The Securities and Exchange Commission (SEC) has filed charges and is seeking to freeze the assets of an Illinois man, whom it alleges defrauded 250 foreign investors of $11 million in a scheme that purported to use a federal government program that Iowa also is trying to use as an economic development tool.
The SEC said Friday alleges that Anshoo R. Sethi fraudulently sold more than $145 million in securities and collected $11 million in administrative fees from more than 250 investors primarily from China. Sethi and his companies duped investors into believing they would be financing construction of the “World’s First Zero Carbon Emission Platinum LEED certified” hotel and conference center near Chicago’s O’Hare Airport.
Sethi allegedly told his investors that in return for their investment, his company would provide the expertise to get them visas to emigrate permanently to the United States, through a legitimate U.S. government program called EB-5.
EB-5 visas can be granted to foreigners who invest in U.S. companies that provide at least 10 jobs for two years for each investor.
The SEC alleges that Sethi and his companies falsely boasted to investors that they had acquired all the necessary building permits and that several major hotel chains had signed onto the project. They also provided falsified documents to U.S. Citizenship and Immigration Services (USCIS) — the federal agency that administers the EB-5 program — in an attempt to secure the agency’s preliminary approval of the project and investors’ provisional visas.
Meanwhile, according to the SEC, Sethi and his companies have spent more than 90 percent of the administrative fees collected from investors despite their promise to return this money to investors if their visa applications are denied. More than $2.5 million of these funds were directed to Sethi’s personal bank account in Hong Kong.
The Iowa angle
The Iowa Economic Development Authority, like other states, is looking at the EB-5 visa program as a way to attract foreign investment to fuel economic development.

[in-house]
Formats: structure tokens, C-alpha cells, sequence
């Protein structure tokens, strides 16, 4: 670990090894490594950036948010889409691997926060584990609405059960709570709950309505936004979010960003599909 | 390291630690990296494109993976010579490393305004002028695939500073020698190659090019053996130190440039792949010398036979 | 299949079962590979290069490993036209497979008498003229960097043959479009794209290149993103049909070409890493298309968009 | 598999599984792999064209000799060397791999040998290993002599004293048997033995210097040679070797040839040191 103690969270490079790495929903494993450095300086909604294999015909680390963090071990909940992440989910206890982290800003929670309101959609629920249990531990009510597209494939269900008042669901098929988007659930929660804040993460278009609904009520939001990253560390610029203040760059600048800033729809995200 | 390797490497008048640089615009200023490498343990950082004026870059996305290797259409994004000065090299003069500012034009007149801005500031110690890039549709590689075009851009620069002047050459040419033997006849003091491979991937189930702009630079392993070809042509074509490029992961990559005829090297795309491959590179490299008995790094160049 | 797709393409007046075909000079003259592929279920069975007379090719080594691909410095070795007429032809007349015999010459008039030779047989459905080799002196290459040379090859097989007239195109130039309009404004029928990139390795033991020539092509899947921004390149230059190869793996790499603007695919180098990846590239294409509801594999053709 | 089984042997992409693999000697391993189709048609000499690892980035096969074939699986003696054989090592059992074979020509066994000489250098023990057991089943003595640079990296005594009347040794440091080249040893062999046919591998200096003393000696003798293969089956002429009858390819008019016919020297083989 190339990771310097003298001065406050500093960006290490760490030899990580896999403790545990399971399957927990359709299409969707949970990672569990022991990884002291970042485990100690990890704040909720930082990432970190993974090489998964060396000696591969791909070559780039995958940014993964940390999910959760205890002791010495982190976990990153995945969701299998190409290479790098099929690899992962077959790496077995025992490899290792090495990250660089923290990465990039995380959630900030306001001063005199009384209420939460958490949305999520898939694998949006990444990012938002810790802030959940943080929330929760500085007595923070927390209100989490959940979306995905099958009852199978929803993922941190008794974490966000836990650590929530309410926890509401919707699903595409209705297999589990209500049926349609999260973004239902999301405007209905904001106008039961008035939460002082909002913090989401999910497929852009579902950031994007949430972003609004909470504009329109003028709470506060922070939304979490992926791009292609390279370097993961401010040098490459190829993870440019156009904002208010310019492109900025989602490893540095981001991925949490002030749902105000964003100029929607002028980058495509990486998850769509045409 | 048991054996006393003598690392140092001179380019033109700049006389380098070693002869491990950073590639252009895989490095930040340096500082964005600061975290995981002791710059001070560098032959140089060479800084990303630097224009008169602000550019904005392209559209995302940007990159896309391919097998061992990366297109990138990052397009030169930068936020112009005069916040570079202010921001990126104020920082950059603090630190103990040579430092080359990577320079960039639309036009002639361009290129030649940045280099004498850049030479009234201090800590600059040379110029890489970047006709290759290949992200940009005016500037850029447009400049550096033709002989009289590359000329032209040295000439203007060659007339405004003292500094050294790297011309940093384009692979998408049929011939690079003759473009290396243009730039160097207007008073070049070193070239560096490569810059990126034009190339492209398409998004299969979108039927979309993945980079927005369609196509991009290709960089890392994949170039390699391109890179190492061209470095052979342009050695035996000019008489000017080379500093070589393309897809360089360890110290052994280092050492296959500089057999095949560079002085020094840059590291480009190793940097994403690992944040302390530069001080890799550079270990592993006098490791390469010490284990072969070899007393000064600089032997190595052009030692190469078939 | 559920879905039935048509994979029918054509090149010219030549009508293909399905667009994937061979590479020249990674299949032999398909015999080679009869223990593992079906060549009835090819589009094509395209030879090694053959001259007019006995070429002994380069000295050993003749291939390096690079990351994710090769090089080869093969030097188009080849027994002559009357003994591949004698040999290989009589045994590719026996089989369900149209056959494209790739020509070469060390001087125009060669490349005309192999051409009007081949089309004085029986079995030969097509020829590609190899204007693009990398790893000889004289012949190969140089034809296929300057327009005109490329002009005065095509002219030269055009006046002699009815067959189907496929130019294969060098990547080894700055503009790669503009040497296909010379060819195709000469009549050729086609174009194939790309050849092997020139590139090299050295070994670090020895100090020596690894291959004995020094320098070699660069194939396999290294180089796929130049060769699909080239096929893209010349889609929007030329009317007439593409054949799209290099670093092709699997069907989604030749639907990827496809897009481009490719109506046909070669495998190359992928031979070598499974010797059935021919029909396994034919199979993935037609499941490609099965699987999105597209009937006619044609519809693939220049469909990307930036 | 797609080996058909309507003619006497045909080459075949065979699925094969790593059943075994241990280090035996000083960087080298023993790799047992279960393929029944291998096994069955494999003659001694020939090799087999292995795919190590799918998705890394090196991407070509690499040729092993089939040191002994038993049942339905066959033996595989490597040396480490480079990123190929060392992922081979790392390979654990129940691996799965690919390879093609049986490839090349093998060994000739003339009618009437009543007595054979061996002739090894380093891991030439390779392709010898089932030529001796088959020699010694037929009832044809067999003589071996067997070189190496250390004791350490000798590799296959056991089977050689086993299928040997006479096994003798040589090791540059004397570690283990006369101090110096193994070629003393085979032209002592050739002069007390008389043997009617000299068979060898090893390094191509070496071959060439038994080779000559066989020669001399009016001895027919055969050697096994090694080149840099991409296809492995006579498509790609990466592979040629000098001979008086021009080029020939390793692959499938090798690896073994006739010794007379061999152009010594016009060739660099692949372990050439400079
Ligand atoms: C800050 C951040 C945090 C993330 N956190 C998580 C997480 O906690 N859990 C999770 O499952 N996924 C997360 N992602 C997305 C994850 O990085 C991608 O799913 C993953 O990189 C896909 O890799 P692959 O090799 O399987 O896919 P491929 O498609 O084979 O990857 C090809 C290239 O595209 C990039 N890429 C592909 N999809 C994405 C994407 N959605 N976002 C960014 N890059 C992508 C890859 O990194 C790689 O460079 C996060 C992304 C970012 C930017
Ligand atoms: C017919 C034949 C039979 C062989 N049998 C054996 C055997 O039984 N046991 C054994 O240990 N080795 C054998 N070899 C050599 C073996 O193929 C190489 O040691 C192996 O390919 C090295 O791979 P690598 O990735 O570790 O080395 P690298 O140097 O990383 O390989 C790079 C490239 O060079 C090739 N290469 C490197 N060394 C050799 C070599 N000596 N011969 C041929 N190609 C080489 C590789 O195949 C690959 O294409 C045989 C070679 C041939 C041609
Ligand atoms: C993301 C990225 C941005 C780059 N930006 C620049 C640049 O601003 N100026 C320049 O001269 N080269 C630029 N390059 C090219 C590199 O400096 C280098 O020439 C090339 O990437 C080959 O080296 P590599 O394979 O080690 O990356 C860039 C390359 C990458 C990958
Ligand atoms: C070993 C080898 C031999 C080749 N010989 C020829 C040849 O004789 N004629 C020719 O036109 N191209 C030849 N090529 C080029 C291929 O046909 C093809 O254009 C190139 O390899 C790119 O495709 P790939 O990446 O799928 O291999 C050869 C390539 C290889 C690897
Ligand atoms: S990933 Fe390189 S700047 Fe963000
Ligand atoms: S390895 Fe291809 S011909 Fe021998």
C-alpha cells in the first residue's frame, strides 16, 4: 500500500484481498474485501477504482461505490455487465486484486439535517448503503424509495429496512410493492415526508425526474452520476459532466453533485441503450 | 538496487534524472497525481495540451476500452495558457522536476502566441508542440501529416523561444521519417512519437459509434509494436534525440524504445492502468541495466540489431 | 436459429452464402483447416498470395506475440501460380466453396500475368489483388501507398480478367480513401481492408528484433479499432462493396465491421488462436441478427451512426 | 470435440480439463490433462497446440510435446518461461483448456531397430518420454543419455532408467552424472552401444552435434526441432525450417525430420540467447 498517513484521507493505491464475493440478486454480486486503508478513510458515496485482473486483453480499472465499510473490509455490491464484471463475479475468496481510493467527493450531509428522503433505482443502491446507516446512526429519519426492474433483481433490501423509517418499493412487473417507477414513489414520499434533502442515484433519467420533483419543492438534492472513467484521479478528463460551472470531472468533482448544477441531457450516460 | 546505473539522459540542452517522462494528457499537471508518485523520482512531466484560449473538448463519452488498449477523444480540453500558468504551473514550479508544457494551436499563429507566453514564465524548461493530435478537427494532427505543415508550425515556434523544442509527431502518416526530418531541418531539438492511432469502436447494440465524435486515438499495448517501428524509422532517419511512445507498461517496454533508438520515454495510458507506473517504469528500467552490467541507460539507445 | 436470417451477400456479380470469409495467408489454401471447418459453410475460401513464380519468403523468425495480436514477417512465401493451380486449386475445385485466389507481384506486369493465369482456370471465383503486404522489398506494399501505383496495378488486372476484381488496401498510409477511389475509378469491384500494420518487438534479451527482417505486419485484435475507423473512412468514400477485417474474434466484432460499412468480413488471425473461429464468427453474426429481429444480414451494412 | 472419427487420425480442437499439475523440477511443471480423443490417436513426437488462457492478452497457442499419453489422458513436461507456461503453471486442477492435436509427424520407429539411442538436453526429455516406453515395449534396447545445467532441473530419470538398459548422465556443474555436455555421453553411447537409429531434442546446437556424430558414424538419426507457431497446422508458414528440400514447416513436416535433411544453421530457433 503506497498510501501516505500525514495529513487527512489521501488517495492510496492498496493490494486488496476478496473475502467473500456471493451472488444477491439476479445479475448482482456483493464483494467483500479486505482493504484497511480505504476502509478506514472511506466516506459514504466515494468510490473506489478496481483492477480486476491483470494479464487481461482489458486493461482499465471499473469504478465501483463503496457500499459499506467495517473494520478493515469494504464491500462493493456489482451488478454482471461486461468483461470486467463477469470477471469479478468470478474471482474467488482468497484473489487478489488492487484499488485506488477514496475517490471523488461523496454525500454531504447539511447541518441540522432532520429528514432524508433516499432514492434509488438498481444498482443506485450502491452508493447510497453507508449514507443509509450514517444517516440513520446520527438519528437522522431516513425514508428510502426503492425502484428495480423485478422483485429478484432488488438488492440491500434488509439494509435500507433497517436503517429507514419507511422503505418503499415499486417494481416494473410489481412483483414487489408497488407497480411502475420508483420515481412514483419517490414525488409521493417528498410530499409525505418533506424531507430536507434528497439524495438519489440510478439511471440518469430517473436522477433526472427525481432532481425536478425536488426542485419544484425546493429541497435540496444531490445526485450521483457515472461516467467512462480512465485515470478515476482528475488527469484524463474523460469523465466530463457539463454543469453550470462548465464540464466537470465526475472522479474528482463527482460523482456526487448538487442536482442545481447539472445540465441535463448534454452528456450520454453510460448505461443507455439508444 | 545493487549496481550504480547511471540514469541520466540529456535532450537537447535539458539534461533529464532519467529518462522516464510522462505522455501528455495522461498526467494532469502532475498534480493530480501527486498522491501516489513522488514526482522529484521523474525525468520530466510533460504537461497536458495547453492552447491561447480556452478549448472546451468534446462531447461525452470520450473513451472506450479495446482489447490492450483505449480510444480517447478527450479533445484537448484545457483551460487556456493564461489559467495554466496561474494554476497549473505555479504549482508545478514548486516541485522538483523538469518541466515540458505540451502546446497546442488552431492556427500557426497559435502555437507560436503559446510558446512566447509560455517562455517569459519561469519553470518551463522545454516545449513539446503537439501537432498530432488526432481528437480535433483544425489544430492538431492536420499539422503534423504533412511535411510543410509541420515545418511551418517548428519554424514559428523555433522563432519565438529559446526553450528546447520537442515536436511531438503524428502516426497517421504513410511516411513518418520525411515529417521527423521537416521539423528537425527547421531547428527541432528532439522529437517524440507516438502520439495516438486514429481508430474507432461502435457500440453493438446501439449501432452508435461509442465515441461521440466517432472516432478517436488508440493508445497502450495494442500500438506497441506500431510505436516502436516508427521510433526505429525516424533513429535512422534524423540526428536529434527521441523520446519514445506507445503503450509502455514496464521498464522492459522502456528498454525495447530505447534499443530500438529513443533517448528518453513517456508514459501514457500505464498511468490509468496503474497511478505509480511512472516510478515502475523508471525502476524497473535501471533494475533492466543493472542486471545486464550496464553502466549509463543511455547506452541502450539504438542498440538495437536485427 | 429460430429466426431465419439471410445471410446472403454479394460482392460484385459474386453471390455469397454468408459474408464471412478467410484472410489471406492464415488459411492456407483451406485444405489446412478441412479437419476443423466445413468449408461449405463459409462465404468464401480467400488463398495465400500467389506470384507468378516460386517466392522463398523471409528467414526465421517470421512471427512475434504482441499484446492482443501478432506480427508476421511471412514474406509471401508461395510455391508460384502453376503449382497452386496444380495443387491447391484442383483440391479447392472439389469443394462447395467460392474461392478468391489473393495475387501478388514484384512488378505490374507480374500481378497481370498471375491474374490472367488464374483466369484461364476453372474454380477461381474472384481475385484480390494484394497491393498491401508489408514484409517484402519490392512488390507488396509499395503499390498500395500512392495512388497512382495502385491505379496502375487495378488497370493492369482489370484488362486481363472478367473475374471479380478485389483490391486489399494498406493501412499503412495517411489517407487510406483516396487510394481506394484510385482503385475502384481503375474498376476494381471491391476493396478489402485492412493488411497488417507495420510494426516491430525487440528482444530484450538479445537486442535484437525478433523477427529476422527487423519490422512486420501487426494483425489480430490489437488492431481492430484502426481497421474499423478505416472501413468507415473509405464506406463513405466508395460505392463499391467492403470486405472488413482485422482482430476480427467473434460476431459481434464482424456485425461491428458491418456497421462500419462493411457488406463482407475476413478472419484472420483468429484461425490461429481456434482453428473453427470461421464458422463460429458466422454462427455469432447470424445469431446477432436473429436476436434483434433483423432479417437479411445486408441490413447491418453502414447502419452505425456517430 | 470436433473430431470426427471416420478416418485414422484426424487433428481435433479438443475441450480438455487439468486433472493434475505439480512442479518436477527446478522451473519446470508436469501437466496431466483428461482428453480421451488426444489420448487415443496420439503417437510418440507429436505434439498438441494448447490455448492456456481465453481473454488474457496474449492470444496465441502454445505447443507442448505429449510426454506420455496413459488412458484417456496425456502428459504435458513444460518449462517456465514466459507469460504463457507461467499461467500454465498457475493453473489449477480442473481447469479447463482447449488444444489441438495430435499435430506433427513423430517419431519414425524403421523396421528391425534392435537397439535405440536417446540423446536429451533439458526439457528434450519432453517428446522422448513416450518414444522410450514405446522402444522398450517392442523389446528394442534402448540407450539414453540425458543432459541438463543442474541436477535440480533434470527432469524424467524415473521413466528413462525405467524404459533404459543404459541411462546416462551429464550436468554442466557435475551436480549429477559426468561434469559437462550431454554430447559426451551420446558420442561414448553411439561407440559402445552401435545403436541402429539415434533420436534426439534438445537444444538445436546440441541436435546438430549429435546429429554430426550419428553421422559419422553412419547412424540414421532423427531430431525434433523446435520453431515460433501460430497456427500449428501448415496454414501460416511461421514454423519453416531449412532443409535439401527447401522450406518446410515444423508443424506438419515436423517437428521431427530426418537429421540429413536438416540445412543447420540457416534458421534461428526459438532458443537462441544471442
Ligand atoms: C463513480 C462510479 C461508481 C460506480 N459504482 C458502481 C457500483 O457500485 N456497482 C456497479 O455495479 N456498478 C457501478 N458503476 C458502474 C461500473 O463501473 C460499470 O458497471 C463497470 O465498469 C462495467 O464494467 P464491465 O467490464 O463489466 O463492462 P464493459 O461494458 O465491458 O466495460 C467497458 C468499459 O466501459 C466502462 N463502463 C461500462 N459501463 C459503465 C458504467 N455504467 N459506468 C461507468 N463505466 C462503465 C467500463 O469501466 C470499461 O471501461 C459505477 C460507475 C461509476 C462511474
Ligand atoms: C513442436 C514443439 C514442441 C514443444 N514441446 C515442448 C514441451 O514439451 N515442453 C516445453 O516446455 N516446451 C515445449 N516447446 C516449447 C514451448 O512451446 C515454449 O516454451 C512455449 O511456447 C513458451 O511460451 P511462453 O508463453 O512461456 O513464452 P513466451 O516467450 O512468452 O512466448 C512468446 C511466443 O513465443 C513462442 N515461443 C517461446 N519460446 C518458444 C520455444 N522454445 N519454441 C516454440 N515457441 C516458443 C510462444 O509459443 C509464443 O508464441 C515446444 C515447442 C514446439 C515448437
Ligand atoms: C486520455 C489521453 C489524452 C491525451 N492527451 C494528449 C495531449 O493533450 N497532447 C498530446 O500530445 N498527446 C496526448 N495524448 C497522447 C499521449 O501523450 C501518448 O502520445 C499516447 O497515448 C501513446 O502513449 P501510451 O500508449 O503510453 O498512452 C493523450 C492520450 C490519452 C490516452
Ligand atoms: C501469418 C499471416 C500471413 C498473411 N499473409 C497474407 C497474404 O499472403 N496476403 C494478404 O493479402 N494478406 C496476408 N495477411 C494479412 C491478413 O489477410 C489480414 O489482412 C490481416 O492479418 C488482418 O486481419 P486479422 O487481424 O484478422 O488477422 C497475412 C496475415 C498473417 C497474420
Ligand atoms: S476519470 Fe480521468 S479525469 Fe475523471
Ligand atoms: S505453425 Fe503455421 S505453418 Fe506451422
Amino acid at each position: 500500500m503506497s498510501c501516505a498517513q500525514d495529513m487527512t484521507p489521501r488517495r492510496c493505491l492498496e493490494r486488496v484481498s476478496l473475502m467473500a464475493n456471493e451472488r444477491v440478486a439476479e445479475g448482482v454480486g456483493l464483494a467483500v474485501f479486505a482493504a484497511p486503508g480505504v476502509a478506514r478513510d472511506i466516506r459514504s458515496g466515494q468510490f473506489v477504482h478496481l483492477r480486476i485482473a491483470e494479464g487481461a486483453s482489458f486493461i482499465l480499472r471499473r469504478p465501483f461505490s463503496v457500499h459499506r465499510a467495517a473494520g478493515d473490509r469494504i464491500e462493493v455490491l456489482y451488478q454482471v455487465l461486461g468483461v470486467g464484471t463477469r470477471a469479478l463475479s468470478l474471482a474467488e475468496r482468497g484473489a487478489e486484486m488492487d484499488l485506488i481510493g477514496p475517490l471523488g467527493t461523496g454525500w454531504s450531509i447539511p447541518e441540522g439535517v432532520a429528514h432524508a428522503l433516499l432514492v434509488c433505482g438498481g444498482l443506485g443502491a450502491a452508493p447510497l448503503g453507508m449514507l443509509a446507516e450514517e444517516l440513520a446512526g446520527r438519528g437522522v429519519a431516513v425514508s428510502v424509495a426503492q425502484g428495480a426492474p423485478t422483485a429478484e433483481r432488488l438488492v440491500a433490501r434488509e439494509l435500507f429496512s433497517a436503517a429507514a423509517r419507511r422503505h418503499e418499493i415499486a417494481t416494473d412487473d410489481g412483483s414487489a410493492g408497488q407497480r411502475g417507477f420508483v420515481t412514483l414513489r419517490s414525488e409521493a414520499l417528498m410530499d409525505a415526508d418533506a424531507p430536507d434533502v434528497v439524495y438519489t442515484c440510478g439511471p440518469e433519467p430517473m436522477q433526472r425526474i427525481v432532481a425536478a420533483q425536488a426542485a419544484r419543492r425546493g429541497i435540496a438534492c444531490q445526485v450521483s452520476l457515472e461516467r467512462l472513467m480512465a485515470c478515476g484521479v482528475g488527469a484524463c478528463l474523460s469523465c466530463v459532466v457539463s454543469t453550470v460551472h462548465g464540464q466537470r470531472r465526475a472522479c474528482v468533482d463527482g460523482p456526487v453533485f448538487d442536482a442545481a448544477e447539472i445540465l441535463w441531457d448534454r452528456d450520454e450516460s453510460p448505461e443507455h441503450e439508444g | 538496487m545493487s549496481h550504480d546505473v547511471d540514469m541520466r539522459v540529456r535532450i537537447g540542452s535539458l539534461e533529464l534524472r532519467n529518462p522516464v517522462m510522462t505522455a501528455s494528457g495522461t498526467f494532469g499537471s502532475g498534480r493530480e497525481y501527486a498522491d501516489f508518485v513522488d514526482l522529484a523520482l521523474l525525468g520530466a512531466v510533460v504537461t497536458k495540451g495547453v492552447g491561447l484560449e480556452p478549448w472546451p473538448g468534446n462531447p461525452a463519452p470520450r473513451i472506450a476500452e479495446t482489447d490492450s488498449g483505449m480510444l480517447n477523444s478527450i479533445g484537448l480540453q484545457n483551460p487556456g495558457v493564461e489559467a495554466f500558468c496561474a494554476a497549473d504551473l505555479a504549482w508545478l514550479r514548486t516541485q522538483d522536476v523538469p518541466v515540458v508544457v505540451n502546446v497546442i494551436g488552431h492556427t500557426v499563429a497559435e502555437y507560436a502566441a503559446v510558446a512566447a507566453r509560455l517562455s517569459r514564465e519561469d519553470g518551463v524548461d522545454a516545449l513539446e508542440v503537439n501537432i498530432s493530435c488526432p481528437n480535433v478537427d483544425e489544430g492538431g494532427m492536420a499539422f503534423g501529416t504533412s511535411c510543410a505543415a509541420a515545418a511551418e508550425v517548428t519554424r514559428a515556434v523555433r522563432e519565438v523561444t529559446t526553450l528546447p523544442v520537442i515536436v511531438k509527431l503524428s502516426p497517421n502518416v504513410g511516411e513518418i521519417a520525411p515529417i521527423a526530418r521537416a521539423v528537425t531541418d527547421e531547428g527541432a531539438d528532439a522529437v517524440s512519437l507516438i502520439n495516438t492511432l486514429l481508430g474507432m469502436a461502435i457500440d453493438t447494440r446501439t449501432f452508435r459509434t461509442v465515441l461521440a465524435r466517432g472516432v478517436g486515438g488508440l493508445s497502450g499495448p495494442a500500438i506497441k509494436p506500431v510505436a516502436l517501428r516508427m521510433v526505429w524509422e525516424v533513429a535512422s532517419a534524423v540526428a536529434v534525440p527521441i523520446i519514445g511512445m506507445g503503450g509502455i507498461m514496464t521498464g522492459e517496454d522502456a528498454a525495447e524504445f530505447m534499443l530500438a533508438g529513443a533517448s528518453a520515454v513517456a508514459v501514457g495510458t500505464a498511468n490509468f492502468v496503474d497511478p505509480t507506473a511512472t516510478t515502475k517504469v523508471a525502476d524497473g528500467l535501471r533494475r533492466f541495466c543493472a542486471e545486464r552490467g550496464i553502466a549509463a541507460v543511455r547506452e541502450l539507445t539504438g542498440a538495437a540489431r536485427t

In the past, the state had tried to use the program to help Iowa dairy farmers, but recently Iowa expanded the program to the entire state and has contracted with a firm called CMB located in the Quad Cities to administer the program.
Kim Atteberry, vice president for project development for CMB,) told the Business Record last Wednesday that her company is looking to help finance a multi-million dollar construction project using foreign investors and the EB-5 program.
The Des Moines Partnership facilitated a meeting Thursday to help spread the news about the program.
Atteberry said Tuesday, that some of her company's foreign investors became concerned when they read the Business Record's article about Sethi last week and she wanted to make it clear that CMB is not affiliated with Sethi.
"Literally, we've gotten dozens and dozens of emails about this," she said.
The Business Record article was highly ranked in Google search, but readers in China, India and Pakistan, who clicked on the article had no idea it originated out of Des Moines because there was no Des Moines dateline on the article. Atteberry said several investors did not understand why her company was being mentioned along with Sethi.
She noted that the Iowa Economic Development Authority checked into the firms they wanted to hire to make sure they were credible and would operate with transparancy, before hiring her company.